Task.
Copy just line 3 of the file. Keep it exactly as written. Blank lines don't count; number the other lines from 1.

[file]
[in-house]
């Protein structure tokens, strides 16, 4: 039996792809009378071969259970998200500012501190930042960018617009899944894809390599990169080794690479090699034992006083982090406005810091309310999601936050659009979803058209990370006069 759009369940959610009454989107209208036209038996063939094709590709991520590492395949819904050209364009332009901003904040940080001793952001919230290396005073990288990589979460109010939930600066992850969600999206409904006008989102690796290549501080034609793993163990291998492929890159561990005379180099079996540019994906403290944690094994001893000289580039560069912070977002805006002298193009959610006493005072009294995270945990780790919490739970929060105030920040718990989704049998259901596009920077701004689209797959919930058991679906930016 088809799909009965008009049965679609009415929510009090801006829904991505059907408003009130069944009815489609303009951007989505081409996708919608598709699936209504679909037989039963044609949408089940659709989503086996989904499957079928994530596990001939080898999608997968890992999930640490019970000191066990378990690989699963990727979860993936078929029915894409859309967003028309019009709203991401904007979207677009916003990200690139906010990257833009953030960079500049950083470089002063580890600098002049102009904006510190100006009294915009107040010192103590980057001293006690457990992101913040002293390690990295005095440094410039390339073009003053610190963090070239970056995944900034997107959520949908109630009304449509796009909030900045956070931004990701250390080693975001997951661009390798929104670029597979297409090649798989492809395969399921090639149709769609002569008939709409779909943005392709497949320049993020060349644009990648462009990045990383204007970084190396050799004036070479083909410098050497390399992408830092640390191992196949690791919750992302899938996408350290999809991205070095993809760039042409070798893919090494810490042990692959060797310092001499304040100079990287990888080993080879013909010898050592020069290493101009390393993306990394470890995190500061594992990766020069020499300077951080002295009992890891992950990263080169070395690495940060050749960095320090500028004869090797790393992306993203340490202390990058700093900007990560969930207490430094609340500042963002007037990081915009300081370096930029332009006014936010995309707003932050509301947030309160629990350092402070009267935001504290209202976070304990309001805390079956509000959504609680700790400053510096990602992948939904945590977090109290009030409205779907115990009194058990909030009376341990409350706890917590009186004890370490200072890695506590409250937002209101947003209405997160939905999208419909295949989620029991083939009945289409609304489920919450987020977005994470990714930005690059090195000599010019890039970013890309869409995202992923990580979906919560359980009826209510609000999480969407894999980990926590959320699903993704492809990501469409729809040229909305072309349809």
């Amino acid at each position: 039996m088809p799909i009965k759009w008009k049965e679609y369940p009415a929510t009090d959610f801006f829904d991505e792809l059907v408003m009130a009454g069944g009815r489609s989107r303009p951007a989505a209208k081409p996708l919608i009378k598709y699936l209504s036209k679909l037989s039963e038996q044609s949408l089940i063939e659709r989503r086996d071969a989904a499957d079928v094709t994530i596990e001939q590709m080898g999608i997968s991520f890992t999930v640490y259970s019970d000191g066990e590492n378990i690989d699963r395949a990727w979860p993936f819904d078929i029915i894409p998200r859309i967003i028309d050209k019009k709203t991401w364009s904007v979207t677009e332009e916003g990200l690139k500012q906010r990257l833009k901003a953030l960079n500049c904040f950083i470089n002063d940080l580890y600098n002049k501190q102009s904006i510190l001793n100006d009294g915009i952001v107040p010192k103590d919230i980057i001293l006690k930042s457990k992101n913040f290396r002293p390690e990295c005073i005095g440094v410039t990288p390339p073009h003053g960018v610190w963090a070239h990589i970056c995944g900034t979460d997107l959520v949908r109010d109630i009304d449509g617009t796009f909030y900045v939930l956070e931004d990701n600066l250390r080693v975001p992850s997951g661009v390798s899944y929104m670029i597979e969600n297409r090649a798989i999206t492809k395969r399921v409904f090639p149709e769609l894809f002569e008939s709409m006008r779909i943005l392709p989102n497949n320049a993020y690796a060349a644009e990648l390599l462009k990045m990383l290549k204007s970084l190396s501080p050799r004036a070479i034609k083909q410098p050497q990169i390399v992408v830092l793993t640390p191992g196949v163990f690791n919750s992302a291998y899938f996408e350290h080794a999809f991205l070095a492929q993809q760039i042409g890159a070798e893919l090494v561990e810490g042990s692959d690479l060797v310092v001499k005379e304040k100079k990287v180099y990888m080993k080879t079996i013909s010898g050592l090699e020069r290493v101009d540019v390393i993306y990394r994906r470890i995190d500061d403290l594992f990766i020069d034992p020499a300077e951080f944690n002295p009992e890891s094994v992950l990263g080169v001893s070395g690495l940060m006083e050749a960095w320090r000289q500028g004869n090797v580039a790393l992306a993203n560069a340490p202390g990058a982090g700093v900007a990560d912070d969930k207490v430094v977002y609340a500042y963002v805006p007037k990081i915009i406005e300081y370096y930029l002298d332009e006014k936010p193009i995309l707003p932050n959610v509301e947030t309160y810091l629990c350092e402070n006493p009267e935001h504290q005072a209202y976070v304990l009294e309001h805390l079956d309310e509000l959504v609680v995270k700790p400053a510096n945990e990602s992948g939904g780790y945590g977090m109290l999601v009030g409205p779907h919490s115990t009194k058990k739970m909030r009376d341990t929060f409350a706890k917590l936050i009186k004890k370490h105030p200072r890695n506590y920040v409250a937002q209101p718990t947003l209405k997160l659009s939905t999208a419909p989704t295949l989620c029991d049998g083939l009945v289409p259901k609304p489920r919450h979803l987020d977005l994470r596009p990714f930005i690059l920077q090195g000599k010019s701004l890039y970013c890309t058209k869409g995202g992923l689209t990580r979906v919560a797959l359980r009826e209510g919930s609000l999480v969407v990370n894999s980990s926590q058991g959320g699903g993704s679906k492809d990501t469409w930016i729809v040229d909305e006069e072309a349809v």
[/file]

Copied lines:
């Amino acid at each position: 039996m088809p799909i009965k759009w008009k049965e679609y369940p009415a929510t009090d959610f801006f829904d991505e792809l059907v408003m009130a009454g069944g009815r489609s989107r303009p951007a989505a209208k081409p996708l919608i009378k598709y699936l209504s036209k679909l037989s039963e038996q044609s949408l089940i063939e659709r989503r086996d071969a989904a499957d079928v094709t994530i596990e001939q590709m080898g999608i997968s991520f890992t999930v640490y259970s019970d000191g066990e590492n378990i690989d699963r395949a990727w979860p993936f819904d078929i029915i894409p998200r859309i967003i028309d050209k019009k709203t991401w364009s904007v979207t677009e332009e916003g990200l690139k500012q906010r990257l833009k901003a953030l960079n500049c904040f950083i470089n002063d940080l580890y600098n002049k501190q102009s904006i510190l001793n100006d009294g915009i952001v107040p010192k103590d919230i980057i001293l006690k930042s457990k992101n913040f290396r002293p390690e990295c005073i005095g440094v410039t990288p390339p073009h003053g960018v610190w963090a070239h990589i970056c995944g900034t979460d997107l959520v949908r109010d109630i009304d449509g617009t796009f909030y900045v939930l956070e931004d990701n600066l250390r080693v975001p992850s997951g661009v390798s899944y929104m670029i597979e969600n297409r090649a798989i999206t492809k395969r399921v409904f090639p149709e769609l894809f002569e008939s709409m006008r779909i943005l392709p989102n497949n320049a993020y690796a060349a644009e990648l390599l462009k990045m990383l290549k204007s970084l190396s501080p050799r004036a070479i034609k083909q410098p050497q990169i390399v992408v830092l793993t640390p191992g196949v163990f690791n919750s992302a291998y899938f996408e350290h080794a999809f991205l070095a492929q993809q760039i042409g890159a070798e893919l090494v561990e810490g042990s692959d690479l060797v310092v001499k005379e304040k100079k990287v180099y990888m080993k080879t079996i013909s010898g050592l090699e020069r290493v101009d540019v390393i993306y990394r994906r470890i995190d500061d403290l594992f990766i020069d034992p020499a300077e951080f944690n002295p009992e890891s094994v992950l990263g080169v001893s070395g690495l940060m006083e050749a960095w320090r000289q500028g004869n090797v580039a790393l992306a993203n560069a340490p202390g990058a982090g700093v900007a990560d912070d969930k207490v430094v977002y609340a500042y963002v805006p007037k990081i915009i406005e300081y370096y930029l002298d332009e006014k936010p193009i995309l707003p932050n959610v509301e947030t309160y810091l629990c350092e402070n006493p009267e935001h504290q005072a209202y976070v304990l009294e309001h805390l079956d309310e509000l959504v609680v995270k700790p400053a510096n945990e990602s992948g939904g780790y945590g977090m109290l999601v009030g409205p779907h919490s115990t009194k058990k739970m909030r009376d341990t929060f409350a706890k917590l936050i009186k004890k370490h105030p200072r890695n506590y920040v409250a937002q209101p718990t947003l209405k997160l659009s939905t999208a419909p989704t295949l989620c029991d049998g083939l009945v289409p259901k609304p489920r919450h979803l987020d977005l994470r596009p990714f930005i690059l920077q090195g000599k010019s701004l890039y970013c890309t058209k869409g995202g992923l689209t990580r979906v919560a797959l359980r009826e209510g919930s609000l999480v969407v990370n894999s980990s926590q058991g959320g699903g993704s679906k492809d990501t469409w930016i729809v040229d909305e006069e072309a349809v």